Capela de Nossa Senhora da Agonia
Church in Viana do Castelo
The Feast of Senhora da Agonia is renowned as the most famous pilgrimage in the region, typically taking place over the weekend following 15 August (the Solemnity of the Assumption of the Virgin). The celebration comprises of various events, including ethnographic parades, processions on land, and processions on the River Lima, featuring decorated boats. The streets along which the religious procession travels while carrying the Virgin’s image are adorned with flower carpets.
The veneration of Senhora da Agonia traces back to the 18th century and is closely associated with the fishing community’s devotion. It was a way to express gratitude and celebrate the favors granted in times of hardship, particularly during storms and shipwrecks.
In 1674, a chapel devoted to the Good Jesus of the Holy Sepulchre of Calvary was built on the current shrine’s site. By the 18th century, the chapel had been dedicated to Marian devotion and was referred to as a chapel of Our Lady of Solitude. In 1744, it was renamed Our Lady of Agony, the name it bears today. The chapel underwent expansion in the latter half of the 18th century and became the church that was blessed in 1759. A Solemn Mass was held every year on August 20 from 1783, which eventually became a municipal holiday and the origin of the pilgrimage.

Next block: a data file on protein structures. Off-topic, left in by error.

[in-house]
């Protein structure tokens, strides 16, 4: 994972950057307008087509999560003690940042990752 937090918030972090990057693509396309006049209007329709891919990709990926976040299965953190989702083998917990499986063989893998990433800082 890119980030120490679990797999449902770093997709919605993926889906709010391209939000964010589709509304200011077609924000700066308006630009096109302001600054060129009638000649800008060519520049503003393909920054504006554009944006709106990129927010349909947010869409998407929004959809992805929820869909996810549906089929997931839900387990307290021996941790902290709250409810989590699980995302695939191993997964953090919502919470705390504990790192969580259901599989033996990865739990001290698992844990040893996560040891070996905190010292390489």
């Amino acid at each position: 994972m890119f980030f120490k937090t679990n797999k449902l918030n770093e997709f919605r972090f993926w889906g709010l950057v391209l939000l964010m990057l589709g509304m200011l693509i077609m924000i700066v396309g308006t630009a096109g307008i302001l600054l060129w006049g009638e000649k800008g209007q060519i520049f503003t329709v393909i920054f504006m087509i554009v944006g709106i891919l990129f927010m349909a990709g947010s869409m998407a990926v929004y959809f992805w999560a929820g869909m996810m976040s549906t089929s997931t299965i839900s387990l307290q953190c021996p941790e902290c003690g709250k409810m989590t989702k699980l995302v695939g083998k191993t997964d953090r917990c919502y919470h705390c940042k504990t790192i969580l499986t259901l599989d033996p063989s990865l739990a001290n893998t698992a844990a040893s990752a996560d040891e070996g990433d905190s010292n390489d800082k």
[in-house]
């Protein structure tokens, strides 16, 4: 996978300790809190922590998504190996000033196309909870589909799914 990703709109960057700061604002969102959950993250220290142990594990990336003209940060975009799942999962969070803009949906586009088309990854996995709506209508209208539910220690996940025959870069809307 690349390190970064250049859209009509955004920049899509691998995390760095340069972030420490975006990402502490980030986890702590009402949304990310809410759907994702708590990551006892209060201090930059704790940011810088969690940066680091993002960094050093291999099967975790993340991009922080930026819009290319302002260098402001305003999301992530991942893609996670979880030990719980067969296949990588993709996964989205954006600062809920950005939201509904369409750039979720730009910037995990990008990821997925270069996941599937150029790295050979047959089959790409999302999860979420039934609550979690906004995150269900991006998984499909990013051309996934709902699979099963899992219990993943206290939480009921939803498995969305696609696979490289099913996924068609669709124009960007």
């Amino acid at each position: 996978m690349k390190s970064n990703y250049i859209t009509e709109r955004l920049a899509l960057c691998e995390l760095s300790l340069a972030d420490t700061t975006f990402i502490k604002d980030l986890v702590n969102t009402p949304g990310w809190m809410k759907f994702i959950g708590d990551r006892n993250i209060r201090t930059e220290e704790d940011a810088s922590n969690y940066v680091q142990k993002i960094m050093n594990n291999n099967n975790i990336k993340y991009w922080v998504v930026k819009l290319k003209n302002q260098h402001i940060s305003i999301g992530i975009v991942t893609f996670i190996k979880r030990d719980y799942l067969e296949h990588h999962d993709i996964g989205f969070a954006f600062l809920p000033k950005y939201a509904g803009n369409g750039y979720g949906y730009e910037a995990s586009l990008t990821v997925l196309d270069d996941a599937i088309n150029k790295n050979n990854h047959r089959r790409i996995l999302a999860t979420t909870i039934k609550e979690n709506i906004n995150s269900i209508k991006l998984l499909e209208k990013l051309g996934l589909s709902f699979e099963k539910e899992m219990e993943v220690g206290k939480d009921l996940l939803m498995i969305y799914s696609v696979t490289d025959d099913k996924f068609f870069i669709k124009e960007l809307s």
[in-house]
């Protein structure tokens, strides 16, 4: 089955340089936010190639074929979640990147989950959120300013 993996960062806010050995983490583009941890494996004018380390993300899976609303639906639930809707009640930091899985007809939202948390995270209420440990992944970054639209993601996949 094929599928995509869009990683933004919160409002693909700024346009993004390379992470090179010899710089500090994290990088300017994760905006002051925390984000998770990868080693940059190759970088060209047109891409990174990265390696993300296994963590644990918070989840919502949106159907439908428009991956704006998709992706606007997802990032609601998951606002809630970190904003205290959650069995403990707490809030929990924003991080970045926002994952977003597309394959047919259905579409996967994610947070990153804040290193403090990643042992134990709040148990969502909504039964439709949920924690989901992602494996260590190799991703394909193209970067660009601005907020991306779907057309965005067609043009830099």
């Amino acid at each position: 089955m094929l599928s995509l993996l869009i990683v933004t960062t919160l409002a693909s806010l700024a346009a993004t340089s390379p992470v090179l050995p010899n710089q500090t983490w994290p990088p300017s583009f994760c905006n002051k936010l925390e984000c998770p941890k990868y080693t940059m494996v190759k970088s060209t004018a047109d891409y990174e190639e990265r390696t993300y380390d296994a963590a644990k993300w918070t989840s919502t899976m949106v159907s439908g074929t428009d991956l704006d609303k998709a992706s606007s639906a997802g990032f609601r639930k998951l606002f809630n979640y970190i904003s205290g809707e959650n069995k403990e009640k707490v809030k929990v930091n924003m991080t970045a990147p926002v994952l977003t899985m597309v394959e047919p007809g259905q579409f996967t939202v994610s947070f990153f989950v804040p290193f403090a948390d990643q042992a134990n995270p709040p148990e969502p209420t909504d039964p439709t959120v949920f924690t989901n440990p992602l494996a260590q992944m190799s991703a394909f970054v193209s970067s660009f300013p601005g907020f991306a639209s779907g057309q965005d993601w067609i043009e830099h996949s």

Throughout the 19th century, the building underwent several extensions and renovations, including the addition of the central staircase we see today. The church interior features an octagonal floor plan with the high altar leading the nave. The altarpieces and pulpit are adorned with Braga talha gorda woodcarving. The pulpit rostrum depicts the Calvary scene, with Our Lady of Agony’s image atop. Visitors can admire several oil paintings portraying evangelists and scenes from the Passion of Christ by the Italian painter Pascoal Parente, as well as an eighteenth-century organ. The oldest ex-voto dates back to 1733.
The church annexes include the chaplain’s residence located above the sacristy and the Consistory Hall, displaying portraits of benefactors. The rear tower erected in 1868 is positioned away from the building’s main body to avoid obstructing the pilgrims on their procession around it.
The pilgrimage’s highlights, drawing numerous visitors to Viana do Castelo, include the ethnographic parade, the gigantones and cabeçudos parade, and the costume festival.
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